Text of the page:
Sunday 27 October 2013


Pantechnicon: originally a building intended for the sale of all kinds of artistic work. 
A removal van.
Loosely – a receptacle holding a large number of miscellaneous objects.

For 3 weeks in November I will be based in ArcadeCardiff, re-creating elements of my studio, transported to the retail heart of the capital along with drawing, film and found objects from walks in Wales - especially the black mountains

The objects, often decayed or rusted and broken are potent for me in the way some sacred artefacts might seem to be. They have insinuated themselves into my creative processes, are now an integral part of the picture. These will be exhibited alongside recent paintings and work done during the residency.

In one way my studio could be seen as a kind of pantechnicon, in the sense of a miscellany of variously derived objects. A shopping centre is also a pantechnicon: a receptacle filled with available objects of desire - an intricate manifold of paths and intensities. 

I like their sense of ordered chaos, particularly in more organically evolved conglomerations such as markets, bazaars and pre-globalised and homogenised highstreets. 
The intermingling of banality and mystery, the jarring of codes, the moments of incomprehension, even stupefaction.

I am interested in the kinds of juxtaposition my objects will set up with the immaculate environment of a standardised retail centre.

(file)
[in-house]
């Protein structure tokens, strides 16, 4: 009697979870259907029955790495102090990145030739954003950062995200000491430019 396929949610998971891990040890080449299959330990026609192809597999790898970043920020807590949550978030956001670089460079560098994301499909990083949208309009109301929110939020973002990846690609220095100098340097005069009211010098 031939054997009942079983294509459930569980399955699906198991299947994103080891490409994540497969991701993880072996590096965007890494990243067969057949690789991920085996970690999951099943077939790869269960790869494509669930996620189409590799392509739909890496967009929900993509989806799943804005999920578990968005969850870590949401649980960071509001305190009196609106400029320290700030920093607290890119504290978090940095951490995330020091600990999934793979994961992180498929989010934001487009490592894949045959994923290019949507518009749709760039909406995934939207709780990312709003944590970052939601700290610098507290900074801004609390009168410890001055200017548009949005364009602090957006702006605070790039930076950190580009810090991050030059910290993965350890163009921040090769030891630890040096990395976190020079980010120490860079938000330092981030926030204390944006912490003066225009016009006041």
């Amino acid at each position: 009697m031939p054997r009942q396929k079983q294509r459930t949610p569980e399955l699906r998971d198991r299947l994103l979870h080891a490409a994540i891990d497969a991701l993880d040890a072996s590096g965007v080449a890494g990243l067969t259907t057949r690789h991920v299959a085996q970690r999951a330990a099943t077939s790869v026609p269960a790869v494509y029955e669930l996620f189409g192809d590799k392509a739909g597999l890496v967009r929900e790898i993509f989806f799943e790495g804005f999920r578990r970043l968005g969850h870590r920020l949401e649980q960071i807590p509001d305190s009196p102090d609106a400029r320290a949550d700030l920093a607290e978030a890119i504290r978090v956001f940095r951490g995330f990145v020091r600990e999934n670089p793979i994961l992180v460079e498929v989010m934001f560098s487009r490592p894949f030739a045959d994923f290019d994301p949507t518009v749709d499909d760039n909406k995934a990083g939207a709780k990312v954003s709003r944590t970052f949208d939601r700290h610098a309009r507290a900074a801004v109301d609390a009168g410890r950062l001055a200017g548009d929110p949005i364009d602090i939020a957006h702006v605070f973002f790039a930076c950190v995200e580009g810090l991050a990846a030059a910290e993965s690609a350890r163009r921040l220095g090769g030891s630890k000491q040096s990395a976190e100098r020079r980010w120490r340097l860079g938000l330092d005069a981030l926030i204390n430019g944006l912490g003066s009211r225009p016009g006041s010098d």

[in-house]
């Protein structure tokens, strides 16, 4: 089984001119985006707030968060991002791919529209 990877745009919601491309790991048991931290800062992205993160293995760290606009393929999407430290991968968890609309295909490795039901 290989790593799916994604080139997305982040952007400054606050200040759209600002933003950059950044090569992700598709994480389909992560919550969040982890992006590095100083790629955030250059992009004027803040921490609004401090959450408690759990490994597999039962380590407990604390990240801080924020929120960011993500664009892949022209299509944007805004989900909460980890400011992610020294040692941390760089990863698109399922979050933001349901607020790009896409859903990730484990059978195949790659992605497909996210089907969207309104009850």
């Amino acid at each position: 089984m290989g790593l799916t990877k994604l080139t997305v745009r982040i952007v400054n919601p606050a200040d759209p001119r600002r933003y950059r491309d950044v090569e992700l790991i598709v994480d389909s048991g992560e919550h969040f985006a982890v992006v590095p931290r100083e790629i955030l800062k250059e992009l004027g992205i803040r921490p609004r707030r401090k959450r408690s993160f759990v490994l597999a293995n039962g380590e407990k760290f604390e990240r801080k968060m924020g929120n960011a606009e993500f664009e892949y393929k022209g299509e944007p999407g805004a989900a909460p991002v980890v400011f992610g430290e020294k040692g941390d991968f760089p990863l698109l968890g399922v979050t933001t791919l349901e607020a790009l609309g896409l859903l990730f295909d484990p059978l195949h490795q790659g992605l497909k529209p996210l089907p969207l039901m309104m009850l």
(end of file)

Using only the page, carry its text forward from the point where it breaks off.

A play of values into and out of time. 
What is worth worth, what goods are good?

This residency will form a kind of re:view of my art practice - bringing together different strands. One of the threads running through it has been my collaborative work with poets - often in the hills and caves of Craig y Cilau nature reserve.

At a closing event, poets will come to Pantechnicon to engage with the exhibition and respond to it in their various ways, whether by readings, improvisations, lectures, pronouncements, discussions... 

Some new work will be on show from my poèt assassinée series which takes its title from a story by Guillaume Apollinaire. The story - which ends with a general massacre of poets - is about love, creativity and damage but also refers in part to the struggle between individual expressivity and the repressive normative demands of a culture.

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